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    Time's Up

    (This article first appeared in the September/October 2018 issue of the American Postal Worker magazine) By Central Region Coordinator Sharyn M. Stone This is a tough article to write because by the time you read it, we could either have a contract or be headed for binding interest arbitration. Our Collective Bargaining Agreement (CBA) expires on September 20, 2018. Hopefully we have achieved a fair and just contract and maintained the hard-fought protections we have achieved. Our negotiations’ team, headed up by President Dimondstein, serves us well. Even if all is complete with the CBA, we have miles to go before we sleep. The constant threat of Article 12 excessing, reorganizing, mismanagement, harassment, coupled with the President’s threat to privatize the Postal Service into oblivion is still in play. Have you called your member of Congress? Nothing should be more inspiring and more motivating than a threat to our livelihood and the continued existence of the Postal Service committed to serving every community... View the full article
  15. Twenty-one hundred APWU members departed from the union’s 24th Biennial National Convention in August uplifted, united and ready to continue Fighting Today for a Better Tomorrow! Four days of rousing speeches, an enthusiastic rally against the privatization of the public Postal Service, as well as vigorous debate over resolutions on work floor topics and social issues reflected the APWU’s spirit of activism and a commitment to strengthen the union. View the full article
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    Stand Up for Safe Jobs

    (This article first appeared in the September/October 2018 issue of the American Postal Worker magazine) By Industrial Relations Director Vance Zimmerman “It is the responsibility of management to provide safe working conditions in all present and future installations and to develop a safe working force.” This is how Article 14 of our Collective Bargaining agreement with the Postal Service begins. That one sentence is very powerful and tells all of us that the highest-ranking postal manager – the Postmaster General – recognizes that ultimately it is their responsibility to provide a safe and healthy work environment. You may hear supervisors and managers say that safety is “everyone’s responsibility” or that every accident is “preventable.” But how often do you hear that safety is every worker’s right? View the full article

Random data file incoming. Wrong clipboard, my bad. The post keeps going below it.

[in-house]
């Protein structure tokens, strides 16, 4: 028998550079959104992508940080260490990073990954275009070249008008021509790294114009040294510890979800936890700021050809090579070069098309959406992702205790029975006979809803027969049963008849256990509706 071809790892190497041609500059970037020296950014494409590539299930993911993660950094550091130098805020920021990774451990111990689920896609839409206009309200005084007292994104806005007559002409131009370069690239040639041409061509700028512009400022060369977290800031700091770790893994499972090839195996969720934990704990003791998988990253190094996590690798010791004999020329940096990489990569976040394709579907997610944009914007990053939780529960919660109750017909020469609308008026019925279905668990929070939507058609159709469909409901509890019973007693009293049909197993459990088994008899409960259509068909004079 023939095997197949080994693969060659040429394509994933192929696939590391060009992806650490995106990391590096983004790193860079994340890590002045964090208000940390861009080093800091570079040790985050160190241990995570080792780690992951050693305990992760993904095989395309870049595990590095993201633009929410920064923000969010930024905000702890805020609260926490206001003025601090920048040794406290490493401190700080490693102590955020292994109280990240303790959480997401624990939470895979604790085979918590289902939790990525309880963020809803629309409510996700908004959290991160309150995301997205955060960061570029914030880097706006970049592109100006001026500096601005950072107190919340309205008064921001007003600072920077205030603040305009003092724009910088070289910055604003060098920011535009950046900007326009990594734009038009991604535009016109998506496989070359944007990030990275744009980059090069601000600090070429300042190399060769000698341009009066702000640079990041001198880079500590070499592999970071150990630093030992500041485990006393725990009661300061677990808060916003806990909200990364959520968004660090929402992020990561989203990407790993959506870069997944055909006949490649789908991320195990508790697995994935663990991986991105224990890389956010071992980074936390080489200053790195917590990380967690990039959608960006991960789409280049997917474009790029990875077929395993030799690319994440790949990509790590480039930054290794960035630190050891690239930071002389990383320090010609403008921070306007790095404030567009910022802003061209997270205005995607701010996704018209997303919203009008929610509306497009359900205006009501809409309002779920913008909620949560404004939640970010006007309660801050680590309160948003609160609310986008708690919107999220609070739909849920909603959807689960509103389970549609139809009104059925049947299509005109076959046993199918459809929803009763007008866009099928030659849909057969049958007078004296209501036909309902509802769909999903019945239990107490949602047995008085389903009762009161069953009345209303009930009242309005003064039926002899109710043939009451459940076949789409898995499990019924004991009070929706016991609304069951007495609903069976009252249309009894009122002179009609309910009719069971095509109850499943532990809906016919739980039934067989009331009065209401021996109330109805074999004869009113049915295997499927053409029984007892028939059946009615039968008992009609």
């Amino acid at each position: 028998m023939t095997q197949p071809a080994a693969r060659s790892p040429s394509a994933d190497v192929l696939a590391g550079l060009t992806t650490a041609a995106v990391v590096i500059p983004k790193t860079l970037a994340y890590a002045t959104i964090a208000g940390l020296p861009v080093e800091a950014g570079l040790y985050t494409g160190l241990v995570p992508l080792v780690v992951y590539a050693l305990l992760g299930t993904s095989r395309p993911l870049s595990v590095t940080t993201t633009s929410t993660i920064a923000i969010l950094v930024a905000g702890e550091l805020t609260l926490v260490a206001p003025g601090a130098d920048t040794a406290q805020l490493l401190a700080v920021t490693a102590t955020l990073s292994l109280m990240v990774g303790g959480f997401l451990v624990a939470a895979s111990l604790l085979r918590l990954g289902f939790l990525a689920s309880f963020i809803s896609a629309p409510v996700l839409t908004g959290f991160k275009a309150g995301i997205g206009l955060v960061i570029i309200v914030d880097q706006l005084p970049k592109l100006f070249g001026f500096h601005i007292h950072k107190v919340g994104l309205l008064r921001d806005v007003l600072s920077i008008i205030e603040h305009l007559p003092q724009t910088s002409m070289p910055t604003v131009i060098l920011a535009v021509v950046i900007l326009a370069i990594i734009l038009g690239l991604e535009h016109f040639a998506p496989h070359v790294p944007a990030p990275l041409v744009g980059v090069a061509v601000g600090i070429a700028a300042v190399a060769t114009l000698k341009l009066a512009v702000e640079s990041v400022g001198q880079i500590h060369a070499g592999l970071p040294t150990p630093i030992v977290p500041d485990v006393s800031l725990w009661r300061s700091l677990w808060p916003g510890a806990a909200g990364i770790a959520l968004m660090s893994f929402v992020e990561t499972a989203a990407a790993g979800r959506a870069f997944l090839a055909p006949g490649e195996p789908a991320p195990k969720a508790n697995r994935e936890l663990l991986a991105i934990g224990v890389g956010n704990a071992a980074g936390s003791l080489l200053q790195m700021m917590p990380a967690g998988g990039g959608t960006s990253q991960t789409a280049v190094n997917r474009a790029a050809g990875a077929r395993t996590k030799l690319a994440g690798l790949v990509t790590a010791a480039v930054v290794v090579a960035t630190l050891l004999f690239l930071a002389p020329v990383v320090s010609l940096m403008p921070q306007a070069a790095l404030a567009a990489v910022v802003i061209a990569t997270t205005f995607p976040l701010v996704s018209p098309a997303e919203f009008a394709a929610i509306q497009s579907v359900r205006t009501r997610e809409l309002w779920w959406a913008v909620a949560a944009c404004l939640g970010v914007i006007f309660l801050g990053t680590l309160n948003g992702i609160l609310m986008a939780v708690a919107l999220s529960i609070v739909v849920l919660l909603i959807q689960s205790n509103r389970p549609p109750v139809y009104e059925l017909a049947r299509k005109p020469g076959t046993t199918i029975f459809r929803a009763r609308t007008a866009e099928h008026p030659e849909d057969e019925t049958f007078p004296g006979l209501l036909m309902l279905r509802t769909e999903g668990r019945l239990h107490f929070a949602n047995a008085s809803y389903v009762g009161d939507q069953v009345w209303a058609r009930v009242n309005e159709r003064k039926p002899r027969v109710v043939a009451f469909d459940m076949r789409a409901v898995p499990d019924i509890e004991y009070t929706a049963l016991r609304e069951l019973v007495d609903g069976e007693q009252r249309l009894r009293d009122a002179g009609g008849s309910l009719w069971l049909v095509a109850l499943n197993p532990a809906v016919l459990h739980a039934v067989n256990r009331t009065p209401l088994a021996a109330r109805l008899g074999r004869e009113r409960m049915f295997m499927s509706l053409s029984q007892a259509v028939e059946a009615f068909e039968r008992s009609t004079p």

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    Local Union Elections

    (This article first appeared in the September/October 2018 issue of the American Postal Worker magazine) By Secretary-Treasurer Liz Powell It starts with the process for nominations. One of the ways to alleviate and hopefully prevent complaints, Local Election Committee (LEC) and National Election Appeals Committee (NEAC) appeals, and Office of Labor-Management Standards (OLMS) investigations, is for local affiliates to ensure elections are conducted in accordance with Department of Labor (DOL) guidelines. View the full article
  18. (This article first appeared in the September/October 2018 issue of the American Postal Worker magazine) By Vice President Debby Szeredy My dream would be to help make APWU truly a movement of members fighting to save the USPS from privatization. Everyone needs to take responsibility and get involved. There is plenty of work to do. It will only get better when everyone joins in making it happen. We all want a safe, non-hostile, good paying, enjoyable workplace! We all are under attack and without all of us in this fight we could lose everything. View the full article
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    The Five Ds